Thursday 28 November 2013
Sunday 1 December is World Aids Day 2013 and the Health & Social Services Department's Sexual Health Unit is supporting the Act Aware campaign with free and confidential HIV testing.
Tests will be on offer at "Drop-in Clinics" held at the Orchard Clinic at Castel Hospital on Monday 2 December and Tuesday 3 December from 8:30 to 13:00 and from 14:00 until 18:00.
Sexual Health Coordinator, Marianne Duquemin said:
"Anyone who has any concerns whatsoever about their sexual health should come to discuss these with us. The Orchard Clinic provides a confidential and non-judgmental service, and all staff are experienced in dealing with HIV and other sexually-transmitted infections."
The Orchard Clinic is committed to trying to prevent new HIV infections, and to ensuring optimal care for individuals living with HIV, through the provision of antiretroviral therapy in accordance with UK best practice guidelines.
In particular, the establishment of Multidisciplinary Combined Clinics, supported by doctors from UCL Hospital and St Thomas' Hospital in the UK, has helped to ensure that people living with HIV in Guernsey continue to receive a high standard of care without having to leave the island.
Dr Nikki Brink, Guernsey Orchard Clinic Consultant, said:
"53 people infected with HIV have been diagnosed by, or have transferred their care to, the Orchard Clinic since 1999. Thankfully, early intervention and treatment means that no HIV-infected individual under the care of the Orchard Clinic has seen their condition progress to AIDS - and people living locally with HIV can expect a normal lifespan, if they are diagnosed and treated early."
"Most importantly, the Bailiwick has achieved its target of zero AIDS-related deaths every year for the past five years."
Next week's "Drop-in Clinics" will enable anyone who is worried about their sexual health to have a free test for HIV, opening up access to treatment and support for anyone who may be infected. Stella Vile, Lead Nurse at the Orchard Clinic, explained:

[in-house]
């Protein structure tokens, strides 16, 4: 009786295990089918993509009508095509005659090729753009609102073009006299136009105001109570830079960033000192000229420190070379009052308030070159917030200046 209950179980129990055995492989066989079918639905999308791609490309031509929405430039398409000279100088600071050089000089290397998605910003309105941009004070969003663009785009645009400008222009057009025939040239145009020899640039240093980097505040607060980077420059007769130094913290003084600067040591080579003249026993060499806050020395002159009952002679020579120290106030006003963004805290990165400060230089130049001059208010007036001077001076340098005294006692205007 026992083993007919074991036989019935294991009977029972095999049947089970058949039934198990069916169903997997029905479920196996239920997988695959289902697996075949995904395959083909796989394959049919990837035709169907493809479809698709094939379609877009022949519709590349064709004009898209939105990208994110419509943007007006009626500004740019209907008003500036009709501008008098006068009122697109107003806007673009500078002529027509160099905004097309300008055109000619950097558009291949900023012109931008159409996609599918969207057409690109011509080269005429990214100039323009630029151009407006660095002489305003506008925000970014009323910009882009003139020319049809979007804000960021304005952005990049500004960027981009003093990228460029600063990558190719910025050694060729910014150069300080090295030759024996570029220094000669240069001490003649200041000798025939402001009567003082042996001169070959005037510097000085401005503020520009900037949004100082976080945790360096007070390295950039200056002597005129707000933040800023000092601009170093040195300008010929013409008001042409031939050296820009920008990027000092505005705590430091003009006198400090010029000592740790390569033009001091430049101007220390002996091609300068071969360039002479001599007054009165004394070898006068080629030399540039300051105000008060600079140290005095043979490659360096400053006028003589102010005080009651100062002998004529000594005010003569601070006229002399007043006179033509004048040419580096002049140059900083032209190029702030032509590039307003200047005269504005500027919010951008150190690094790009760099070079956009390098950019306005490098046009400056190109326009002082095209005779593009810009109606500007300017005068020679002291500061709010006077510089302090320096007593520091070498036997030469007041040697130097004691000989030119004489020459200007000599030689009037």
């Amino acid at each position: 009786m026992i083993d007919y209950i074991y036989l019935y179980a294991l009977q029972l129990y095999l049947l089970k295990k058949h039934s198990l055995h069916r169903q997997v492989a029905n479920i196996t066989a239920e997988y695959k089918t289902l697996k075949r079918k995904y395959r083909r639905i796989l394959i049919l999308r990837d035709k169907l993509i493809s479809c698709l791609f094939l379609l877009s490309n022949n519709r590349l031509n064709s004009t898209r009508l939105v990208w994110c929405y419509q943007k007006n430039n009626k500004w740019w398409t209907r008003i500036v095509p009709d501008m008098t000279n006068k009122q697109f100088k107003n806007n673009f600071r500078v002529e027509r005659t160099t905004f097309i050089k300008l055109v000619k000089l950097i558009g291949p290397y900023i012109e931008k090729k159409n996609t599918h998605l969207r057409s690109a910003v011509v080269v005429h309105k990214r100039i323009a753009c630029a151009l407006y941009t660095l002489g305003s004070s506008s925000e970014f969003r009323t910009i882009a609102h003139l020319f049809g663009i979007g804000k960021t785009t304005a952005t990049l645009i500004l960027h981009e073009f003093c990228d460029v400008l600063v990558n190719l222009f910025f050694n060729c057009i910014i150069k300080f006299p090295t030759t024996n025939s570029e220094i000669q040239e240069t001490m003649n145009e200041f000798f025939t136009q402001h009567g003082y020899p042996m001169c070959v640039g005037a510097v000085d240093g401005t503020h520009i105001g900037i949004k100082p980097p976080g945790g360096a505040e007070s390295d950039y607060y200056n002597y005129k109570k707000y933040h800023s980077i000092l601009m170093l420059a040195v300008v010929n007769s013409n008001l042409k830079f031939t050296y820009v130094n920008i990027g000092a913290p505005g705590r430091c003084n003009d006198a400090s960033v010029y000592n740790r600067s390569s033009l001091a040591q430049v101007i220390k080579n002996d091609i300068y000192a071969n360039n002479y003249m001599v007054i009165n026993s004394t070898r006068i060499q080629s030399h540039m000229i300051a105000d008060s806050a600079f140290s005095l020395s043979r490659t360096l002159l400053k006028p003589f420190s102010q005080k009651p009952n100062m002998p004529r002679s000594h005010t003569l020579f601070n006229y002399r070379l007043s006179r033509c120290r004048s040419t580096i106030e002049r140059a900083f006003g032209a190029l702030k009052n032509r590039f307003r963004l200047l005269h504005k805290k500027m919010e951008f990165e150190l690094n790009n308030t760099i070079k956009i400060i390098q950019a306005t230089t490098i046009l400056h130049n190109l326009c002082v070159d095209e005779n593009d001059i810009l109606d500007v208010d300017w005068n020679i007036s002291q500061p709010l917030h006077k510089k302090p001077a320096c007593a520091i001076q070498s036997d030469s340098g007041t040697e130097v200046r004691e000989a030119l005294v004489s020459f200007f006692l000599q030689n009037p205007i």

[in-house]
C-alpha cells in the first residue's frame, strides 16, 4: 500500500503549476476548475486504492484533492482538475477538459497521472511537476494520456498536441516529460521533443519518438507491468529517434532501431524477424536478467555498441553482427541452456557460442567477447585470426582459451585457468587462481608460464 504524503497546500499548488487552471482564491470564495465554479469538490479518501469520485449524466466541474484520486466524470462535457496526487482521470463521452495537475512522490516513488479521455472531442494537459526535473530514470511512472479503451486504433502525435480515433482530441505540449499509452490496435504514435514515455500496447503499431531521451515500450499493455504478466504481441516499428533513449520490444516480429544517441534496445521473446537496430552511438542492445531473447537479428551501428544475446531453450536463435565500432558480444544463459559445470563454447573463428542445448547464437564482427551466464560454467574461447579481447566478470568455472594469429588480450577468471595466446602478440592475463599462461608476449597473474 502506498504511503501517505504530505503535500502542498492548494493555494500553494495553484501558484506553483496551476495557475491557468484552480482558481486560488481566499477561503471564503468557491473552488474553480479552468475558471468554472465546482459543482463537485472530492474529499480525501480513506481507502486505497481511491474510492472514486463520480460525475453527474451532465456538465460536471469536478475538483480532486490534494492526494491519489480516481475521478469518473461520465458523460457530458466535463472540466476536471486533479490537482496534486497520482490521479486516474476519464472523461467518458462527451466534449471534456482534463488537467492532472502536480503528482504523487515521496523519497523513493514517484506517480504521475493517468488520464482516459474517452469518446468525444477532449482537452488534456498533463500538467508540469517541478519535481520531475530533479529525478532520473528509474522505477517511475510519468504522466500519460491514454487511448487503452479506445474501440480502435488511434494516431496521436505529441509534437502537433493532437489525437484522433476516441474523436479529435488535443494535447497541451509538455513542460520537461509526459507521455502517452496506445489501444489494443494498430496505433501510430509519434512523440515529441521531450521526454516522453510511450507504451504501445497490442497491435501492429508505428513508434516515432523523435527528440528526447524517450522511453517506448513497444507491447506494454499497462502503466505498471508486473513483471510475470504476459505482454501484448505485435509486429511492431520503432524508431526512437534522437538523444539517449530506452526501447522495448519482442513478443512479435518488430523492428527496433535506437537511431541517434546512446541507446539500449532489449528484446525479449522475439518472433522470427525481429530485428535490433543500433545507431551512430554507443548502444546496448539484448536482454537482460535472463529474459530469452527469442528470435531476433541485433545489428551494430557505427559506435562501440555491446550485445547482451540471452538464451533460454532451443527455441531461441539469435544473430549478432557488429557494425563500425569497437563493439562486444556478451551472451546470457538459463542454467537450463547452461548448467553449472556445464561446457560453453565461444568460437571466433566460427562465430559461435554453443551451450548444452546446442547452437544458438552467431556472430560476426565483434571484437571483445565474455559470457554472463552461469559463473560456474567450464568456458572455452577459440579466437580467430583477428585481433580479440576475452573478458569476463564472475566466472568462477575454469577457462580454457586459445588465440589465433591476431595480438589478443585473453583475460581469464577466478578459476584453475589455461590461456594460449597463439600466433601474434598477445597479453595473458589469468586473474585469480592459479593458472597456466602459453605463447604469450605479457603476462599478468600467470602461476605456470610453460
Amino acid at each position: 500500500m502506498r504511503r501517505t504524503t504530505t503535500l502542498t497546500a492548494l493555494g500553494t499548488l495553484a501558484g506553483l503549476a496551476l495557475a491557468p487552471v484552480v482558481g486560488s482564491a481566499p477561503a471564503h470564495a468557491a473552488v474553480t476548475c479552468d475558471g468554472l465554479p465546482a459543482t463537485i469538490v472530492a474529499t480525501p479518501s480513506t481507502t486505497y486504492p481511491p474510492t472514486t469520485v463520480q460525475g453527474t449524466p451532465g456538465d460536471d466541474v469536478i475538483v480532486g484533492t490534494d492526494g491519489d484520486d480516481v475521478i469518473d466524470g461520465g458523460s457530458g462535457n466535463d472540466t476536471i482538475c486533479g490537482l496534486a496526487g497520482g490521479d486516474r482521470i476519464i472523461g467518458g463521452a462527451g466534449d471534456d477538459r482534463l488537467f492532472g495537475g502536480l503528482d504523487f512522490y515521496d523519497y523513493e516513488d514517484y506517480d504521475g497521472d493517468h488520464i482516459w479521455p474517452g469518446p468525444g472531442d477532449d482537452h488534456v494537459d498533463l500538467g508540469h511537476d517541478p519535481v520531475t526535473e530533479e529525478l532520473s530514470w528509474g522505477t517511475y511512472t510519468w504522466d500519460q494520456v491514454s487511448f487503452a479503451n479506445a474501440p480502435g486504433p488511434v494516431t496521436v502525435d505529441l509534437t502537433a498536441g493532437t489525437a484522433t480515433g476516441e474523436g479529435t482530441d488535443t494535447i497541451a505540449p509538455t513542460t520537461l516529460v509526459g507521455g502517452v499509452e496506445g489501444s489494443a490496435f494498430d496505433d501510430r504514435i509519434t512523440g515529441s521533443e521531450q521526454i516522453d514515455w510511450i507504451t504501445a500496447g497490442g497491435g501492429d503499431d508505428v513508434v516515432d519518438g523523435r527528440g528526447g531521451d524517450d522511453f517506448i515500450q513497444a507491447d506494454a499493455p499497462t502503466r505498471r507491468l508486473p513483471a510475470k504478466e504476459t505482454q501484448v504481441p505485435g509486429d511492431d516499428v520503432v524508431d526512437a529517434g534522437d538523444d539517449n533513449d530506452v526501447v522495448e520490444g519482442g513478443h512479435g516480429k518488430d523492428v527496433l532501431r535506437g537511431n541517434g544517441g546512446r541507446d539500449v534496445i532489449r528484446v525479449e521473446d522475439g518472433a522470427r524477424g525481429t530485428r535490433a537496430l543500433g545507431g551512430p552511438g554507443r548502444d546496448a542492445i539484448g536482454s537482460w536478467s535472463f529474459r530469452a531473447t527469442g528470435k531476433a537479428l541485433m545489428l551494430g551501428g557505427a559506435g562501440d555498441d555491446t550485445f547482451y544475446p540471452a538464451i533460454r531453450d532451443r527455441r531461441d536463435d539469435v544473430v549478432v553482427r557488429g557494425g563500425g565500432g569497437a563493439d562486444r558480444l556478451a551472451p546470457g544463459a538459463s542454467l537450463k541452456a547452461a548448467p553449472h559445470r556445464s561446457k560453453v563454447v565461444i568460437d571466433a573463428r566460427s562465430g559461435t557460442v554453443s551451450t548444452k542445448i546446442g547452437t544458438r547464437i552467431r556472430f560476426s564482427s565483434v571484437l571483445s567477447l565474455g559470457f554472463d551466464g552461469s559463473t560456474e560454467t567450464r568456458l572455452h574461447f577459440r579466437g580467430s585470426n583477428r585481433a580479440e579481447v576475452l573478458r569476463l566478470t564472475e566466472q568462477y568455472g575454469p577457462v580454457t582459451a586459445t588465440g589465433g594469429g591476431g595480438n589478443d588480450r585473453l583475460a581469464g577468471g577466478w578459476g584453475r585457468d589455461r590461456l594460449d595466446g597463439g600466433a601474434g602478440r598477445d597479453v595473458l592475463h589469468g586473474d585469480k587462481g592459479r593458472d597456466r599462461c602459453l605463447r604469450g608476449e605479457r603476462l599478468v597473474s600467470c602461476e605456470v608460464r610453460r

"Effective treatment with antiretroviral therapy can reduce infectiousness by 96% and enable people with HIV to live a normal life. However, in order to treat someone we first have to know if they are infected with HIV. Over the past few years, there have been new infections across the age range - from early 20s to mid-70s - so it's really important that people of all ages understand the importance of diagnosing and preventing infection."
Stigma and discrimination remain a concern locally, but the Orchard Clinic staff feel that progress is being made, albeit slowly:
"Although HIV is still an issue in the Bailiwick, the voices of people living with HIV in Guernsey are often not heard," said Dr Brink. "The reality of living with HIV for people in the UK is often a life of isolation and loneliness, and this may be magnified for individuals living in a small community such as ours."
Anyone who wants to find out more about the "Drop-in Clinics" is invited to call 707707, or to just drop in to the Orchard Clinic on Monday or Tuesday next week.
Act Aware Campaign and "Fact -up" - 2013 Campaign
This year's campaign focuses on asking people to increase their own knowledge about the facts relating to HIV and using that knowledge to protect themselves and others from HIV infection.
1. People living with HIV have a normal life span if diagnosed and treated in time.
2. Men and women living with HIV can become parents of an HIV-free baby.
3. Treatment can mean that people living with HIV are no longer infectious.
4. BUT people living with HIV may still face stigma and discrimination.
Milestones and history
It is now 30 years since the first cases of acquired immunodeficiency syndrome were reported in Los Angeles in June 1981; reports of a similar syndrome appeared in the UK shortly after, which then prompted the creation of the UK AIDS surveillance scheme in 1982.
It is important to differentiate between HIV infection and AIDS. HIV infection is an infection with the human immunodeficiency virus (HIV), while AIDS occurs with a declining immune system when an individual can develop infections and certain types of cancer.
The development of an HIV test in 1984 was the next important milestone and to date 120,000 people have been diagnosed with HIV in the UK.
World AIDS Day was started on 1 December 1988, with the aim of raising money, increasing awareness, fighting prejudice and improving education; it is an important reminder that HIV and AIDS have not gone away and that we still face many challenges.
The next major milestone was the development of effective therapy, which, although not curing HIV, has meant that HIV is a chronic manageable condition and no longer a fatal infection; treated early, people with HIV can now expect a normal lifespan.